Saturday, 15 February 2014

Two-Hit Wonders On The Australian Chart - The 80s

JUMP TO: Part 1 II Part 2 II Part 3 II Part 4

A week ago, I decided to set the record straight on one-hit wonders in Australia. Over three posts (Part 1: one number 1, no other hits; Parts 2 and 3: one top 10, no other hits), I looked back at 95 bona fide one-hit wonders in this country during the 1980s. Now, as promised, it's time for the two-hit wonders (with at least one of those hits coming during the '80s)

Feargal Sharkey: a classic two-hit wonder

As the description suggests, a two-hit wonder is an artist that landed two massive hits then was never heard from again. In other words, it's an act with two top 10 hits (sometimes including a number 1) and no other top 50 entries. Let's get to it...

Murray Head
Given his two hits were from stage shows, you'd be excused for thinking Murray was a musical theatre star - but his recordings of the Jesus Christ Superstar and Chess tunes were taken from albums released before either production made it to the stage. Fun fact: the actor/singer is the older brother of Anthony Head from Buffy The Vampire Slayer and Merlin.

Hit 1: "Superstar" (with The Trinidad Singers)
Entered the Australian chart: January 5, 1970
Peak position: number 5

Hit 2: "One Night In Bangkok"

Entered the Australian chart: January 21, 1985
Peak position: number 1

Deniece Williams
Her first Australian chart hit came from her duet album with Johnny Mathis (with whom she'd later record the theme tune to Family Ties, "Without Us"), while her second was taken from the Footloose soundtrack. Following the success of "Let's Hear It For The Boy", Deniece moved more into the gospel genre.

Hit 1: "Too Much Too Little Too Late" (with Johnny Mathis)
Entered the Australian chart: May 29, 1978
Peak position: number  6

Entered the Australian chart: May 28, 1984
Peak position: number 3

Kelly Marie
The Scottish singer formerly known as Jacqueline McKinnon (her birth name) and Keli Brown (her first stage name) was signed after appearing on British TV talent quest Opportunity Knocks. Opportunity almost only knocked once for Kelly, with "Feels Like I'm In Love" failing to chart upon release in 1979 and taking until late 1980 to connect with record buyers.
Entered the Australian chart: October 30, 1978
Peak position: number 5

Entered the Australian chart: October 20, 1980
Peak position: number 7

Dan Hartman
Besides the two Australian chart hits under his own name, Dan was also the original performer of "Relight My Fire" (later covered by Take That featuring Lulu) and the songwriter of "Love Sensation" (later sampled by Black Box on "Ride On Time"). Dan passed away in 1994.
Entered the Australian chart: January 22, 1979
Peak position: number 6

Entered the Australian chart: July 9, 1984
Peak position: number 3

Rocky Burnette
Despite featuring some fantastic music, the early '80s was also a time when Shakin' Stevens and Dr Hook were massive on the Australian chart. Rockabilly performer Rocky Burnette fit right into that throwback craze with his two massive hits from 1980 - the former of which was later covered by Shaky.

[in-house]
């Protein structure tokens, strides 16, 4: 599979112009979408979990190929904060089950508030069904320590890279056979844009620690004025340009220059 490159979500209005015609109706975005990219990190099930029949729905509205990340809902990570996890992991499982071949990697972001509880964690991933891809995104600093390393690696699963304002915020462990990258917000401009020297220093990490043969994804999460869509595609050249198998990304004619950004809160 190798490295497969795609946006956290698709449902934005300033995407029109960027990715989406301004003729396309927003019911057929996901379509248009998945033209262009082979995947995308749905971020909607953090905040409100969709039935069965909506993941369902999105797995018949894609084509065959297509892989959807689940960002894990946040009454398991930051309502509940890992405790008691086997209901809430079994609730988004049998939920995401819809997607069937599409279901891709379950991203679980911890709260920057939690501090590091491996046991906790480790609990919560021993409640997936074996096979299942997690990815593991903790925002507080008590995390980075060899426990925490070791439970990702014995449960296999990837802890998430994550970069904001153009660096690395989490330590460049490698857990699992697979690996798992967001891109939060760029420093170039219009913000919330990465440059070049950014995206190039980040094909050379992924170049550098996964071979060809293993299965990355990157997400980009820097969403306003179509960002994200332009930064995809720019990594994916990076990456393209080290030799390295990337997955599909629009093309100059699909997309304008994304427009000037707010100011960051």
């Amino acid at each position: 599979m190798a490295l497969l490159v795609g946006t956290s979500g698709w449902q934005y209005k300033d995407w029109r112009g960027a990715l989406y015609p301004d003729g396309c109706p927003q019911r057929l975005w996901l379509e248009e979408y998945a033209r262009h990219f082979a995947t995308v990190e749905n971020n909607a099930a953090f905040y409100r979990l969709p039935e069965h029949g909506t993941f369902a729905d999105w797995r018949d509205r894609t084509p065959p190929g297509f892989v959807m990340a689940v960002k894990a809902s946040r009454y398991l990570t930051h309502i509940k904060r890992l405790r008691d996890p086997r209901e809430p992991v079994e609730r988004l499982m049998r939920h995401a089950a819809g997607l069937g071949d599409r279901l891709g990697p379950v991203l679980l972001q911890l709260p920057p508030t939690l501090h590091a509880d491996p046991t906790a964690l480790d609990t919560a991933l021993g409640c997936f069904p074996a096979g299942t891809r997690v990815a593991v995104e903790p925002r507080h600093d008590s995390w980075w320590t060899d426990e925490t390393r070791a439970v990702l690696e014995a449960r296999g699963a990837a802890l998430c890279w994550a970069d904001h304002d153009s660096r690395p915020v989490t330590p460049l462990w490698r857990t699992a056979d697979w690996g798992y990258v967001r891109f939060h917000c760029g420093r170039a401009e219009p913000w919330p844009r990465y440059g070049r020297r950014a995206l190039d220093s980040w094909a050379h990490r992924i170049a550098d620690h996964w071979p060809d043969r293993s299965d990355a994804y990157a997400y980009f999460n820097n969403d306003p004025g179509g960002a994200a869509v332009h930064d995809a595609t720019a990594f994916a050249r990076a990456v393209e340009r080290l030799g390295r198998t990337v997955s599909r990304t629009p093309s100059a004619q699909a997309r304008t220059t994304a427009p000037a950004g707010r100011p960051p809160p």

Hit 1: "Tired Of Toein' The Line"
Entered the Australian chart: March 31, 1980
Peak position: number 1

Hit 2: "Fallin' In Love (Bein' Friends)"
Entered the Australian chart: July 21, 1980
Peak position: number 6

Juice Newton
Decades before Taylor Swift did a Shania, Dolly Parton and Juice Newton perfected the art of crossing over from the country scene to the pop charts. Juice (real name: Judy) did it with these two cover versions. Neither song was that well known before Juice got her hands on it - but both certainly were afterwards.

Hit 1: "Angel Of The Morning"
Entered the Australian chart: April 6, 1981
Peak position: number 2

Hit 2: "Queen Of Hearts"
Entered the Australian chart: August 3, 1981
Peak position: number 8

Time Bandits
This Dutch band was so popular in Australia for a brief period of time that they even filmed the video for their second hit single here. Both songs are pure pop perfection.

Hit 1: "I Am Only Shooting Love"
Entered the Australian chart: October 22, 1984
Peak position: number 9

Hit 2: "Endless Road"
Entered the Australian chart: September 9, 1985
Peak position: number 5

The Power Station
When one half of Duran Duran went off to form Arcadia, John Taylor and Andy Taylor teamed up with Robert Palmer (who was in between solo albums), and Chic's Tony Thompson and Bernard Edwards for this side-project. Their first hit was an original track, while "Get It On" was a cover of the T. Rex single from 1971.

Hit 1: "Some Like It Hot"
Entered the Australian chart: April 8, 1985
Peak position: number 4

Hit 2: "Get It On (Bang A Gong)"
Entered the Australian chart: June 24, 1985
Peak position: number 8

The Hooters
Like fellow soft rockers Mr Mister (who narrowly miss out on this list - see below), The Hooters had one hit I liked much better than the other. While "All You Zombies" was all moody (like "Broken Wings"), "And We Danced" is a triumphant pop moment (like "Kyrie"). The band isn't named after the well-known American chain of restaurants, but instead the colloquial term for the melodica (that keyboard instrument you can blow into).

Hit 1: "All You Zombies"
Entered the Australian chart: August 5, 1985
Peak position: number 8